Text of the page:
What I'll Remember From The 2019 Minor League Season, As It Winds Down

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What I’ll Remember From The 2019 Minor League Season, As It Winds Down

Chicago Cubs

Yesterday was the final day of the minor league regular season, as Brennen Davis homered and Yovanny Cruz hit 99 mph. Iowa and South Bend move onto the postseason, and the AFL is around the corner, but the majority of the Cubs farm system transitions into offseason mode.

We’ll have a lot in way of recaps still to come – the all-August/September team this week, the all-organization team once the playoffs are over – but I wanted to go stream-of-consciousness today on the general subplots I’ll think about the most as I look back on this season.

  • Robel, Robel, Robel, Robel. For me, it’s one of the best stories in baseball this year, no matter if the MLB struggles continue. The two month period of “is this possibly real?” was so fun. He made it through the final round of Double-A cuts as a bench infielder, and three months later, was popping dingers for the big league squad. And a year ago, he was in Italy.
  • Good years for the High Ceiling Guys. I’m thinking of specifically Brennen Davis and Brailyn Marquez here, but you can extend it down to even people like Christopher Morel and Kohl Franklin, too. Davis didn’t show up to South Bend until a rash of injuries hit the club in late May, but when he did, he immediately started producing. Davis reached base in his first 16 games with South Bend, a stretch where he showed off his power stroke and walked as much as he struck out. Marquez struggled so much in the first half, but better sequencing and a few grip/mechanical changes unleashed him in the final two months.
  • Speaking of Brennen’s injury: hit by pitches in the hand/wrist area. Gosh was this annoying for the Cubs this year. The first one happened on April 9, when Zack Short broke his hand taking one up and in. Two weeks later, Nico Hoerner did the same. Later in the year, Brennen Davis had a hit by pitch break his finger. There were more than these three, though they proved the most costly. Cubs Den’s Michael Ernst has a theory I like: pitchers are combatting the loft angle emphasis with more high four seamers, and low-level pitchers don’t have the control to execute that pitch.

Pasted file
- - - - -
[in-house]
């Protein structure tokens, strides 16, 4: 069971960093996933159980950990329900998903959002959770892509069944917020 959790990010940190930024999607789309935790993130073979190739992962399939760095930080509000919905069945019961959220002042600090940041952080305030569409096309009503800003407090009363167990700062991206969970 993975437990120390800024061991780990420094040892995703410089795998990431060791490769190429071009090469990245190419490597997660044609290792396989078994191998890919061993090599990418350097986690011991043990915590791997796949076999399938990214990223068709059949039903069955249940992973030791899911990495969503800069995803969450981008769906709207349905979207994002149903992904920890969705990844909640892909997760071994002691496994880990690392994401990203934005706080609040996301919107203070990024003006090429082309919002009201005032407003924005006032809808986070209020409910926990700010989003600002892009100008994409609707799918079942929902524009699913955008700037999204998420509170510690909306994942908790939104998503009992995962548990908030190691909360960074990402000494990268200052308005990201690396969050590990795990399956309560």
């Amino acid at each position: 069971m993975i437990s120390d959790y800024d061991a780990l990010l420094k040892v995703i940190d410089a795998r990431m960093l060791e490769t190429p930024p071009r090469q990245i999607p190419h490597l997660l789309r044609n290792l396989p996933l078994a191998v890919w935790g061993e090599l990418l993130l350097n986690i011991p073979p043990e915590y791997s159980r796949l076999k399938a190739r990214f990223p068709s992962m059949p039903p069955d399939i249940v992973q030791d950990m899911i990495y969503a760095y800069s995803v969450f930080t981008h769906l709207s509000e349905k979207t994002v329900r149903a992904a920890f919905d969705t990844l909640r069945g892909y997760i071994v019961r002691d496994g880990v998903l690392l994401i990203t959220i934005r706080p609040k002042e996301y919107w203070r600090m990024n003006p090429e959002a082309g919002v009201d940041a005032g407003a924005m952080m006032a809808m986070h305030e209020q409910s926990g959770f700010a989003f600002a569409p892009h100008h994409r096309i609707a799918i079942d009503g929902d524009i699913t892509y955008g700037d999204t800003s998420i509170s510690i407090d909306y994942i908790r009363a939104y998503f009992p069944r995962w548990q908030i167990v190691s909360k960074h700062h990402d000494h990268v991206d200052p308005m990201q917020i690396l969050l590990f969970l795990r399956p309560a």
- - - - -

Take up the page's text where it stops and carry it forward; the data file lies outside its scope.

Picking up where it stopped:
• While I’m here complaining: the juiced ball in the PCL. I won’t re-hash how problematic it’s been, but when I think about this, I think most about Tyson Miller. Perhaps the Southern League’s most consistent pitcher in the first three months, Miller ran into Triple-A and found a different sport altogether. In Tennessee: six home runs in 88 innings. In Iowa: 13 home runs in 48.2 innings.
  • Miller was amazing those first two months, with a 17-inning scoreless streak in May, but there are three pitcher streaks I’ll remember more. First was Jack Patterson, who went from June 13 to August 7 without giving up a run. More than 35 innings. The run took him from Low-A reliever to Double-A starter. During that time, Brailyn Marquez took off in a big way. On July 25, Marquez allowed a single in the fourth inning. He wouldn’t allow a hit again until August 13, a streak spanning 48 batters. Finally, Cory Abbott finished the year with a good one: 11 consecutive starts with three hits allowed or less. Batters hit .117 off Abbott in the final two months. [Brett: As I read that paragraph, I didn’t think the third streak could possibly top the first two … but then there it was.]
  • When I think about hot streaks by pitchers, I’ll also have to remember that first Adbert Alzolay big league appearance. It was a “holy cow” moment the system hasn’t produced on the pitching side, and it was followed 11 days later by the opposite feeling, when Alzolay was beat up in Pittsburgh, sending him back down to the minors. He’s now back with the big league club, and it’ll be interesting to see how his year wraps up.

Author: Bryan Smith

Bryan Smith is a Minor League Writer at Bleacher Nation, and you can find him on Twitter at @cubprospects.